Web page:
In the new paper, the product of nearly two years of work, the team have re-examined all the arguments against the Integrated Sachs Wolfe detection as well as improving the maps used in the original work. In their painstaking analysis, they conclude that there is a 99.996 per cent chance that dark energy is responsible for the hotter parts of the cosmic microwave background maps (or the same level of significance as the recent discovery of the Higgs boson).

"This work also tells us about possible modifications to Einstein's theory of General Relativity," notes Tommaso Giannantonio, lead author of the present study.

"The next generation of cosmic microwave background and galaxy surveys should provide the definitive measurement, either confirming general relativity, including dark energy, or even more intriguingly, demanding a completely new understanding of how gravity works."

Comments

We haven't even gotten out of the solar system, barely out of Earth and we are already pretending to know it all about the Universe? We're just like the Greek, creating a whole mythology out of nothing without really knowing.

Why is the shape of the known Universe so even in the big picture, but with high concentrations of galaxies in some places, that background radiation is not portraying such variations in galactic mass/distribution, is it? What if we're detecting something else, closer to us than we think? I don't see a scientific mind in this article but a new sect in science, sorry.

The shape of the known universe is so obscenely vast that the shape is based on the evidence we have available to us. The evidence that we have available is the sky as we can see it from Earth and the extrapolation of the data from what we can see into what would be possible. The shape is even only because it's a rendering of the idea of the galaxy, rather than an exact picture of the edges.

As to why there are higher concentrations of galaxies in some places as compared with others, just consider the Big Bang itself. When the explosion that would be the universe occurred, it was an explosion in every sense of the word. It was not a uniform dispelling of matter all across the universe. Also, after the initial explosion, things began to group together as a result of gravity pulling things together with massive objects collecting the smaller objects that they're in close enough proximity to and (possibly) dark energy causing the universe to expand. So between the push and pull of these two forces, you have collections that might appear random to the naked eye, but there is clearly nothing random going on. There are very specific physical principles governing all of this, which is not to say that we fully understand them all but there are clearly measurable forces at work. We just haven't figured out how to quantify them yet.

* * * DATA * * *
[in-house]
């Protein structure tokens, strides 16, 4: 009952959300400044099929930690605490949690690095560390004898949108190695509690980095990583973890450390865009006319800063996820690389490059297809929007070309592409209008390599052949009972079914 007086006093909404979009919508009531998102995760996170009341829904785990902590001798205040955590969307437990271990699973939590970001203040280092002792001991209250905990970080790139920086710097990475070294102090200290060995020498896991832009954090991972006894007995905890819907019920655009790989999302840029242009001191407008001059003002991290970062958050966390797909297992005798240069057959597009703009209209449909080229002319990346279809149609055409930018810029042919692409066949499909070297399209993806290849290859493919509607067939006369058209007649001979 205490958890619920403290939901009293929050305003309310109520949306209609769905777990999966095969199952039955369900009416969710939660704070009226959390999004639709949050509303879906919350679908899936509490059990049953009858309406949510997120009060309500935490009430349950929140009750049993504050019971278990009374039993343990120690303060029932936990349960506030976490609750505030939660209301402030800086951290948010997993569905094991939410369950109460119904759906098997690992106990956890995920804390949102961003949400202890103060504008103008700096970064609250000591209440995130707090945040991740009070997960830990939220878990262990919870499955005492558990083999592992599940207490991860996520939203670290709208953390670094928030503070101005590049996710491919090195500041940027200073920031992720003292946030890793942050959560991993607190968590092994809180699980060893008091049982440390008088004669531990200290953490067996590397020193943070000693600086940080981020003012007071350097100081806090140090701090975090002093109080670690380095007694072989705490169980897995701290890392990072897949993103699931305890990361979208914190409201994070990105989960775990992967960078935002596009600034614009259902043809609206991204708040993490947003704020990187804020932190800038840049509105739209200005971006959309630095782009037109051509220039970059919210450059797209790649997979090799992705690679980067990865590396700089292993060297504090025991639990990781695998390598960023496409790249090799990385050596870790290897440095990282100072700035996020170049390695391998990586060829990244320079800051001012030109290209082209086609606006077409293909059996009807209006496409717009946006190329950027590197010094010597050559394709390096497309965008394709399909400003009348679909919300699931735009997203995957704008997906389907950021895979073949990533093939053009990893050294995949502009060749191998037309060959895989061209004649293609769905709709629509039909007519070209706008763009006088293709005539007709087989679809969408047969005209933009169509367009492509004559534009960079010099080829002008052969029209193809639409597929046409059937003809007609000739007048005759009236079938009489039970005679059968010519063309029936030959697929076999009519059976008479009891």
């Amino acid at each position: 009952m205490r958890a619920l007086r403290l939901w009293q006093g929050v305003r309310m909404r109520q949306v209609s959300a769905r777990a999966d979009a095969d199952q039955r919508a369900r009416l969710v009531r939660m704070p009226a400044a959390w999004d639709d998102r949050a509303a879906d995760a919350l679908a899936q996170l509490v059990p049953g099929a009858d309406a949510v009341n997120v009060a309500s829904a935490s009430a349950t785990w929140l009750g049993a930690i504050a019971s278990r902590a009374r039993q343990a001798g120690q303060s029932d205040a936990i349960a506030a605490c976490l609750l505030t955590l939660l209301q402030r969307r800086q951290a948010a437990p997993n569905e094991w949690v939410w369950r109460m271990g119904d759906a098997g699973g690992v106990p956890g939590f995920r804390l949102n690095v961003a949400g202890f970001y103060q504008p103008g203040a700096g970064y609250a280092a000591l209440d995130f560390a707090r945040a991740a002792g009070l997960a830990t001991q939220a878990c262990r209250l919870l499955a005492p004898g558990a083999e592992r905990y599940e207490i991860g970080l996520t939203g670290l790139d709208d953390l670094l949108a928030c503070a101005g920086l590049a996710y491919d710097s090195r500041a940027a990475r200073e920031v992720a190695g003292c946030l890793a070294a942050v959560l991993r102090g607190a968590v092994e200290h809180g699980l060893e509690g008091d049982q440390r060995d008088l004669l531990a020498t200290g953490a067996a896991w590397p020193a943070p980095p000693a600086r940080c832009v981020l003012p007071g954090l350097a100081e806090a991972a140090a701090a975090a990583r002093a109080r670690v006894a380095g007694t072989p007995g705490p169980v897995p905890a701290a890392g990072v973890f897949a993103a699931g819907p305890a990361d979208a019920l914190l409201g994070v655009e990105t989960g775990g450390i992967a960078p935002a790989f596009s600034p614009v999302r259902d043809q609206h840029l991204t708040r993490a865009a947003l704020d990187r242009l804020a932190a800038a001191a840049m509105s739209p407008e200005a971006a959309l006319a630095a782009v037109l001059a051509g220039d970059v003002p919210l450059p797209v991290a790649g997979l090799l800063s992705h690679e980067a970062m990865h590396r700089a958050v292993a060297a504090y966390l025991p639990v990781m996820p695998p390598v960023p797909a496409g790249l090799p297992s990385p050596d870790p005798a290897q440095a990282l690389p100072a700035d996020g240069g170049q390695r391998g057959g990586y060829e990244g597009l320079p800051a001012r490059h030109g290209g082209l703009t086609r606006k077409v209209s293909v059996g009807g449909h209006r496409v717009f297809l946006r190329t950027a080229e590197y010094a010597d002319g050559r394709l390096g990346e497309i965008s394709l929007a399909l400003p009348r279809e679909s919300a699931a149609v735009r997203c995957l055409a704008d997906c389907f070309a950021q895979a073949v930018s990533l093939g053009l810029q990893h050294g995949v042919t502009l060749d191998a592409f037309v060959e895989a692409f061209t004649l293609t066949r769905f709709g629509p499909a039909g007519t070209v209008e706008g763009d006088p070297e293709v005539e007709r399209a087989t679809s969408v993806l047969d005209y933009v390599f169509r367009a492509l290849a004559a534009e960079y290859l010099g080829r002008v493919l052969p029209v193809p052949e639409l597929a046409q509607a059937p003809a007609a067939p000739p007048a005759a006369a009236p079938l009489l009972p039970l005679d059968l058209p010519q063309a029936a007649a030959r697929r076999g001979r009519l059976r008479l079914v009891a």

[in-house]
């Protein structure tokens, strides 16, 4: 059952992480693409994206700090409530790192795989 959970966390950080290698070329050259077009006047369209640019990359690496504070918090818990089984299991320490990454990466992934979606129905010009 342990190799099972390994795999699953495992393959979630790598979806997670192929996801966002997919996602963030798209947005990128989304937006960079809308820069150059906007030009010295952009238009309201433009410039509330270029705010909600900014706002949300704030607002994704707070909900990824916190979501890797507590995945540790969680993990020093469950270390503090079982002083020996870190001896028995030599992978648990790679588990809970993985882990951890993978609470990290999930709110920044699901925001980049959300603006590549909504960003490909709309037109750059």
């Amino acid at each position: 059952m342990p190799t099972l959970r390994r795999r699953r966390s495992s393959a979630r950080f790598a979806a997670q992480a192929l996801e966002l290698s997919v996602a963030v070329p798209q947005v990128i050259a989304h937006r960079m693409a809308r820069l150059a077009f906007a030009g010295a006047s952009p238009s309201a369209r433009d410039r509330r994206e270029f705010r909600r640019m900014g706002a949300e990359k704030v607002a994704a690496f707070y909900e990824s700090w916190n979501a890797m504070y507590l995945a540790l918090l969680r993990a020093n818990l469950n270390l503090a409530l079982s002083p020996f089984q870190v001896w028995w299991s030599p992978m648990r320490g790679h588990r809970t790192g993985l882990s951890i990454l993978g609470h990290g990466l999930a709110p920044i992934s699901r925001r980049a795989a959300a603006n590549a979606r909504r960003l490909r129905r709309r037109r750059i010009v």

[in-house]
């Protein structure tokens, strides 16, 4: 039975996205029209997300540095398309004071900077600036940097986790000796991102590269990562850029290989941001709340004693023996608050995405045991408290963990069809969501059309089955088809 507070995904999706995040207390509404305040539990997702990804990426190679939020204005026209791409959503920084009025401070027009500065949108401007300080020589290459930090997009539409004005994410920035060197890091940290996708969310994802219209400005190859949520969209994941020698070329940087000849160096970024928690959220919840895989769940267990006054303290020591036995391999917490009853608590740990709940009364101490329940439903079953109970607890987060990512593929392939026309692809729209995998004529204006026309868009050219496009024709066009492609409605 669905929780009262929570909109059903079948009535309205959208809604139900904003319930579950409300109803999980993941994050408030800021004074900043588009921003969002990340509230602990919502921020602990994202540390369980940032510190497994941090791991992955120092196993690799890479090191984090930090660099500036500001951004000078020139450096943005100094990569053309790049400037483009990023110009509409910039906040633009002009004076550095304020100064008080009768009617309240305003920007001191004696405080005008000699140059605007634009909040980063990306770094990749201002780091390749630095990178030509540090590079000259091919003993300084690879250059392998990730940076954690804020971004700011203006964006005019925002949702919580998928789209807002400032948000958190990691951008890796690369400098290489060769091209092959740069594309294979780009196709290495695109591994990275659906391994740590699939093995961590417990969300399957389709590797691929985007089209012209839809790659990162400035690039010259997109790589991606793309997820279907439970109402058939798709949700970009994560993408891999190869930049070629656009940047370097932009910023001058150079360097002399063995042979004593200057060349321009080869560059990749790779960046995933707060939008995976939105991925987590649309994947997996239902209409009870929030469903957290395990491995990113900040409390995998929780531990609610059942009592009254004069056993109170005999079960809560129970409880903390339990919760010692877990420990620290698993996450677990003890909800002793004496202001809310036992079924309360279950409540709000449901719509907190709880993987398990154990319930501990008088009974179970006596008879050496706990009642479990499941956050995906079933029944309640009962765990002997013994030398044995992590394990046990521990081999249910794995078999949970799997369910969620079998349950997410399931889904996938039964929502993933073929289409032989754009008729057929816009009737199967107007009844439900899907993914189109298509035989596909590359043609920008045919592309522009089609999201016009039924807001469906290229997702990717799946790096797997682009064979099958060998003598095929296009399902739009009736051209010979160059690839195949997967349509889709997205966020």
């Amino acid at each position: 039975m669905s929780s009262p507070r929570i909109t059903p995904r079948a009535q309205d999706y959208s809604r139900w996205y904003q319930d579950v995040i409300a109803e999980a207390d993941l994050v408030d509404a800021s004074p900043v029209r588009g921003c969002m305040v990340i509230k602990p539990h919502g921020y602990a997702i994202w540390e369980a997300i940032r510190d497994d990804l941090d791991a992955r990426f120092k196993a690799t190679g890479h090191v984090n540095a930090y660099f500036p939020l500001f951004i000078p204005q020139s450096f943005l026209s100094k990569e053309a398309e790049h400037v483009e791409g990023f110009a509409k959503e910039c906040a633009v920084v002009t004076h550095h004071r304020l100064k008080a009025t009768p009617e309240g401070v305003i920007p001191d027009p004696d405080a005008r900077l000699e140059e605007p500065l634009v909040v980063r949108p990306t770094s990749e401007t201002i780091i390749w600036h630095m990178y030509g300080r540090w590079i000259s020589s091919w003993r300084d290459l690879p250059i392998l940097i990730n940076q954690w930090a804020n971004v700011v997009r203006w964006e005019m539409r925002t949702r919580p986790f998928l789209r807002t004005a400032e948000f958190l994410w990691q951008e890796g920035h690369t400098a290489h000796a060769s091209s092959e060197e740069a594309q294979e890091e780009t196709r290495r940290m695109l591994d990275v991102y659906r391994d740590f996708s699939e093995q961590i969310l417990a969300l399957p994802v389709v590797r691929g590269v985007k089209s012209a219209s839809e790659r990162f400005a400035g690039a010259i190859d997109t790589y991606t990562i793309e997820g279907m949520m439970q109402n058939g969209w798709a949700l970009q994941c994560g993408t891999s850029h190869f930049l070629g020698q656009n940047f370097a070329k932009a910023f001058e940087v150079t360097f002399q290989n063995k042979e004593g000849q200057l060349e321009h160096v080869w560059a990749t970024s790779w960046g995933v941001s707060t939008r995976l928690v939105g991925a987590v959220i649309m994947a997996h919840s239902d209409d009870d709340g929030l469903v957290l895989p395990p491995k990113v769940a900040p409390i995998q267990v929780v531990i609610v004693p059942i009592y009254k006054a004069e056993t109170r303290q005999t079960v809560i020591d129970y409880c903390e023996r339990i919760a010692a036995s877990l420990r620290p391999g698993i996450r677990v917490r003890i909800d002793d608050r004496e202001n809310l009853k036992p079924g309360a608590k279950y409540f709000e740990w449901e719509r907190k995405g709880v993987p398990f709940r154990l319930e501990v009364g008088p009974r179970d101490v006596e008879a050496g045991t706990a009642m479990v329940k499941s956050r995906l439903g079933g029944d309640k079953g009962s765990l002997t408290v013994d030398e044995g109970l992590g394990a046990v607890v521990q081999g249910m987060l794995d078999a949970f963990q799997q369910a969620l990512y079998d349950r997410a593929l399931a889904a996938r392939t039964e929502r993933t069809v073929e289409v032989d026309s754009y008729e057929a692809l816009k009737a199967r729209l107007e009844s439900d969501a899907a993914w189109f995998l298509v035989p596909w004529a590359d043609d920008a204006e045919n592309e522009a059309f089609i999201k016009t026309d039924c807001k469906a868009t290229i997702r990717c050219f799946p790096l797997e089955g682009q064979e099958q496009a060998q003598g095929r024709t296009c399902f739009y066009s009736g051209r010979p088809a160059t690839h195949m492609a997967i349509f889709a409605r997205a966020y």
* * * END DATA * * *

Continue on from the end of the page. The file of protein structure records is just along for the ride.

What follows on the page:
We know a heck of a lot about stars thanks to being able to see them at various distances. When we've gone from one generation of space telescopes to another, the findings become progressively more detailed. There is an obvious progression that is simply too profound, too detailed and too consistent to not be representative of a larger universe.

Just because we can't get out of the universe yet (if at all), does not mean that the universe is not unbelievably vast, nor does it even suggest it. Whether or not we can get out of the universe does not in any way shape or form dictate evidence for your claim and extraordinary claims require extraordinary evidence.

extraordinary claims require extraordinary evidence.

there is a man, with a white beard, sitting on a cloud, beyond the edge of the universe. he's keeping a list, checking it twice. he's knows if i've been naughty or nice.

at what point does science become faith? i'd like to know. i love these science articles, but i would like sources cited, please, so that i can seek them out. instrument error is a confounding thing...

Absolutely logical Alfredo, absolutely!

It is understood among the scientific community that any scientific claims, particularly in physics, correspond only to the best current measurements, the well-established theories, and correct mathematics. The 99.9996 certainty corresponds only to such measurements and theories, and it is not a pretense to "know" with such certainty what "really is". The fact that we haven't left out heliosphere doesn't mean we don't have a pretty good model of what stars are made of, their lifespans, their energies and so forth. Physics cannot be dismissed with the argument "what do you know? Have you been there yourself? Have you touched the stuff?". Such attitude shows a deep ignorance of how science works and what it's claims relate to, and it is very un-TZM-ish.

Before we understood what comprised wind, we could feel it's effects. We knew the wind existed based on how it effected the trees, oceans and even ourselves. From my understanding is that scientists call it dark energy because they can "see" the effects of it, they can measure to a certain extent how much force it exerts yet we can't see it. Maybe one day we'll be able to understand it like we now understand the wind. We now know that even though we can't "see" wind with our eyes, we know it has mass (the molecules that make up air) and we know what causes it (pressure gradients, temperature gradients etc).

Same goes for electricity, we were manipulating it before we could see the electrons move about.

Some day we may be able to harness dark energy (we may even call it something else once we understand it) to make cars/trains levitate, or spaceships travel vast distances.

Scientists aren't saying they know what dark energy is, but they're saying with 99.9996% certainty that it exists.